3) Life begins! The earth brings forth grass, herb yielding seed, and fruit trees. Parker discusses Gosse, Darwin and Wallace, then focuses briefly on theories of abiogenesis. Which leads us to the beginning of cyanobacteria 3.6 billion YBP. But cyanobacteria are not mentioned in Genesis, Parker states with wonder! That's because the ancient Israelites would have been oblivious to single-celled life forms. However, plants are photosynthetic just like cyanobacteria - and indeed the former incorporated the latter to do just that. So it is appropriate that plants are mentioned in the third state of creation.

4) Lights to divide day from night. The author of Genesis already covered the appearance of the sun, and so Parker does not accept that this event refers to the sun and the moon as almost all commentators explain (and try to understand.) After discussing at length the emergence of multi-cellular organisms, Parker comes up with a chiddush (novel explanation): this event of Genesis must be referring to the evolution of the eye, which first appeared in trilobites around 521 million YBP! Yes, that is right, the light that divides day from night is actually a reference to the sense of vision. "Why the author of the creation account placed emphasis in his narrative to introduce the eye, cannot be explained." But "he remained on a parallel course with the scientifically correct sequence of events in the history of life".

5) Waters bring forth abundant creatures. Moses ("who may have first spoken [these words]") lived far from the sea and would have known only about land animals, birds and insects who shared his territory. (Parker apparently never looked at a map of Goshen.) A discussion of the Cambrian explosion ensues. Life 580 million YBP was exclusively marine. "Bring forth" corresponds to the evolutionary processes following the evolution of the eye. The author must have "received word that this is the way it really happened." Parker finds this "rather scary".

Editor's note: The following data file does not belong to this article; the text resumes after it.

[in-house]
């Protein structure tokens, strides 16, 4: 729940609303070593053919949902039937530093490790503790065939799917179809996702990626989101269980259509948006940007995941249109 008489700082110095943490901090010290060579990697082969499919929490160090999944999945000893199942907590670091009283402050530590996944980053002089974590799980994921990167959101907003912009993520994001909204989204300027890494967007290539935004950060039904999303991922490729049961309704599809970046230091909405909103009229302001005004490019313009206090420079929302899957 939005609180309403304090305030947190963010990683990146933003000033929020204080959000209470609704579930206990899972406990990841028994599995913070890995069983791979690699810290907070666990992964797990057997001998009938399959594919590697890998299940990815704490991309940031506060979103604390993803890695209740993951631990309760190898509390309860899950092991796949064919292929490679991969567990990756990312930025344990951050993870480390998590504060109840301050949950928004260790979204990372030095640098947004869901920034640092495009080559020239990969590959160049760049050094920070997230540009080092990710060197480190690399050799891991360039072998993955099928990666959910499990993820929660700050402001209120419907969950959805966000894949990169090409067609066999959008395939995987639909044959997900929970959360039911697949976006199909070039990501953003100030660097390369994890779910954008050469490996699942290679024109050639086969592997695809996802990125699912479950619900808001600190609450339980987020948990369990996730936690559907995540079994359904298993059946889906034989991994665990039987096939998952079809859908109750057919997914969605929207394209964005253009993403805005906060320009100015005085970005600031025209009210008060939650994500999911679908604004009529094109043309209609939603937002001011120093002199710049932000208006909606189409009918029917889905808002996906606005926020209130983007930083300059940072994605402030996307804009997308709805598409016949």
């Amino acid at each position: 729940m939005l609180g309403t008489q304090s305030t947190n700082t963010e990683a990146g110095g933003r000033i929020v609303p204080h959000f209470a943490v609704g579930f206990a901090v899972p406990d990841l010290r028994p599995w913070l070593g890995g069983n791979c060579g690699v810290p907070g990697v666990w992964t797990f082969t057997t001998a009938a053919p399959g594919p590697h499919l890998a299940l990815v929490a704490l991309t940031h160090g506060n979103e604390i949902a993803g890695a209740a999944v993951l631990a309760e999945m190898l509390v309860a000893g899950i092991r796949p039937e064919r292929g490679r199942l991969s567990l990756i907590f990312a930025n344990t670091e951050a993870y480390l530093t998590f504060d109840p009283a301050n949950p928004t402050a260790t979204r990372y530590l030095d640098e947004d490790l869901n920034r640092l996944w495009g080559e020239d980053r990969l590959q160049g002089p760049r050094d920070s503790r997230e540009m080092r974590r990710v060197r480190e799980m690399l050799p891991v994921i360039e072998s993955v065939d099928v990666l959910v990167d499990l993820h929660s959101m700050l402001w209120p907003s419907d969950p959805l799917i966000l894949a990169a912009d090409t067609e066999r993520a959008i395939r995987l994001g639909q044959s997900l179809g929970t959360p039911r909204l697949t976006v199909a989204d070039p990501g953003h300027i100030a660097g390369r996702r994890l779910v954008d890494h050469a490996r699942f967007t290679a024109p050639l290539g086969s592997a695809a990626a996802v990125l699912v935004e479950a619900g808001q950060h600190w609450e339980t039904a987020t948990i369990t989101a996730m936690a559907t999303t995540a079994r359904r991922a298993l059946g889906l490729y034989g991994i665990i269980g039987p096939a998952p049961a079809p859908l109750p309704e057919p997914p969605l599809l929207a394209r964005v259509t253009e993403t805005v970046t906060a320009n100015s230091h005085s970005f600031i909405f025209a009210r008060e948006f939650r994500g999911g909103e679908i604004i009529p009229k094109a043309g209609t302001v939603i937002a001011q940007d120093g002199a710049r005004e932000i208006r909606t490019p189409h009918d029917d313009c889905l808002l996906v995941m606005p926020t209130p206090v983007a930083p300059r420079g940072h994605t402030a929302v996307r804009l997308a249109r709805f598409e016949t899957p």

6) Life unfolds. Great whales and every living creature that moves are brought forth. This corresponds to the great diversity of the Silurian and Devonian ("age of fishes") eras. The author of Genesis is "spot on", as it mentions giant sea monsters. Briefly mentioned here are mammal-like reptiles, dinosaurs (why these giants are not mentioned, Parker doesn't say), and the earliest bird fossils. Then mammals and finally modern humans 160,000 YBP.

7) Winged fowls. Parker doesn't know why birds are singled out, since they are "an exception to the rule of vision, the sense that caused evolution." But he spends considerable time talking about bird feathers. "Birds, evolving late in the history of animals, serve as a message of the power of light and vision on earth today...It was fitting for the author of Genesis to say something special about birds in his creation account".

In general, Parker takes a pretty standard scientific approach towards evolution, geology, etc. He also agrees with the Documentary Hypothesis. But in the chapter God, Parker plunges into theology when he states that "Either the author of Genesis was directed by divine intervention, or he made a lucky guess." In presenting this false dilemma, he doesn't consider that he is fitting the account of creation to his own theory. The Bible clearly says that "the greater light to rule the day, and the lesser light to rule the night; and the stars" are created after the plants; but that doesn't jive with his thesis. He ignores the obvious (sun, moon, and stars) and creates a general category that he equates with the "evolution of vision". Gimmeabreak! He likewise ignores other anomalies, such as fruit trees (actually all flowering plants) developing very late, after mammals and birds, completely at odds with the order in Genesis. Birds likewise evolved relatively late, and again the order in Genesis is inconsistent with the scientific understanding, but for Parker birds are "an exception"!